Hubble Telescope Science Instrument Experiences Anomaly During Restart
A cooling system associated with the Near Infrared Camera and Multi-Object Spectrometer (NICMOS)
science instrument aboard the Hubble telescope experienced an anomaly during a restart.
As part of preparations for the new science instruments that will be installed during the SM4 mission, planned flight software updates to the computer that controls Hubble’s five science instruments were uploaded last week. Installation of the software requires putting all of the telescope's science instruments into safe mode configuration for a short period of time.
Just before 4 a.m. EDT on Sept. 11, the NICMOS anomaly was seen. This was approximately six hours after the system was reactivated. The cooling system put itself into safe mode after seeing too high a speed in the circulator pump operation. After studying data, flight controllers modified operating protection parameters and attempted a restart of the system on Sunday, Sept. 14. The circulator system again indicated a high speed violation so the system was returned to safe mode.
Analysis of the flight telemetry indicates an erratic increase in speed of the circulator rotor during turn on. The data are consistent with a perturbation of the rotor by ice particles (~10 microns to 1-mm in size). Such perturbations can produce an erroneous sensing of excessively high rotor speeds.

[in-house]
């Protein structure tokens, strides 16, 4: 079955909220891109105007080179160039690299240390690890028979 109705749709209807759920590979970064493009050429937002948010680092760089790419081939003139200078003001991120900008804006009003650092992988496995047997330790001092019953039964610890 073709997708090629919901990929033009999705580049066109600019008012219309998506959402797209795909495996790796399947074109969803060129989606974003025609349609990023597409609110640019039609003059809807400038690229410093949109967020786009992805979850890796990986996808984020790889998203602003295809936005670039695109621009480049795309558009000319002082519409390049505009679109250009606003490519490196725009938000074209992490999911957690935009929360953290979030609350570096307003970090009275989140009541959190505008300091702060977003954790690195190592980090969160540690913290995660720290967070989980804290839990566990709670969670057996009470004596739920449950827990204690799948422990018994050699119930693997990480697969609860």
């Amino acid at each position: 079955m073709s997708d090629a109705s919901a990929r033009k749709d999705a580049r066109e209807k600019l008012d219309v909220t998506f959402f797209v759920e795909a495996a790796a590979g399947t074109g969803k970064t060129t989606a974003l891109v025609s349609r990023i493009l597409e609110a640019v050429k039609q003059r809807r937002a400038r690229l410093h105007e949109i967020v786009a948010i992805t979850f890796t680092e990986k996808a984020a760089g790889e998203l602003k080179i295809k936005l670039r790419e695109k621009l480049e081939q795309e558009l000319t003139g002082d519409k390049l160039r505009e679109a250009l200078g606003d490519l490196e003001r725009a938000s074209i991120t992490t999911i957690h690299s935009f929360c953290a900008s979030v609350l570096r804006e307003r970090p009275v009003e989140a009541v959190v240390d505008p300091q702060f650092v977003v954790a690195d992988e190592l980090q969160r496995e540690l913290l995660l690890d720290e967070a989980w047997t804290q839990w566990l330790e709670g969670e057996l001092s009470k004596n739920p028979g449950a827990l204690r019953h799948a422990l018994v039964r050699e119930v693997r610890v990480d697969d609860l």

Source of the ice particles is suspected to be contamination that has been in the cooling loops used before launch to solidify the liquid nitrogen in the NICMOS cryostat. The NICMOS Cooling System was installed on servicing mission 3B following exhaustion of the solid nitrogen in the cryostat, thereby extending the lifetime of the NICMOS science instrument by several years.
Engineers believe the ice particle condition is understood and that with some small adjustments in start-up procedures, the cooling system can be successfully reactivated. The flight team tried another restart Monday evening (9/15). The anomaly was still seen after that restart, so the Hubble Project's plan now is to stand down from any additional attempts to restart . Engineers will study the anomaly while waiting until the cooling system has been allowed to warm somewhat, which may take several weeks.
The impact to planned NICMOS science operations involves approximately 70 exposures from three guest observer programs and additional exposures from two NICMOS internal calibration programs. Additionally, all NICMOS science has been removed from this week’s observation schedule. Sixty-one orbits of NICMOS science were scheduled for the week between September 15 and September 21.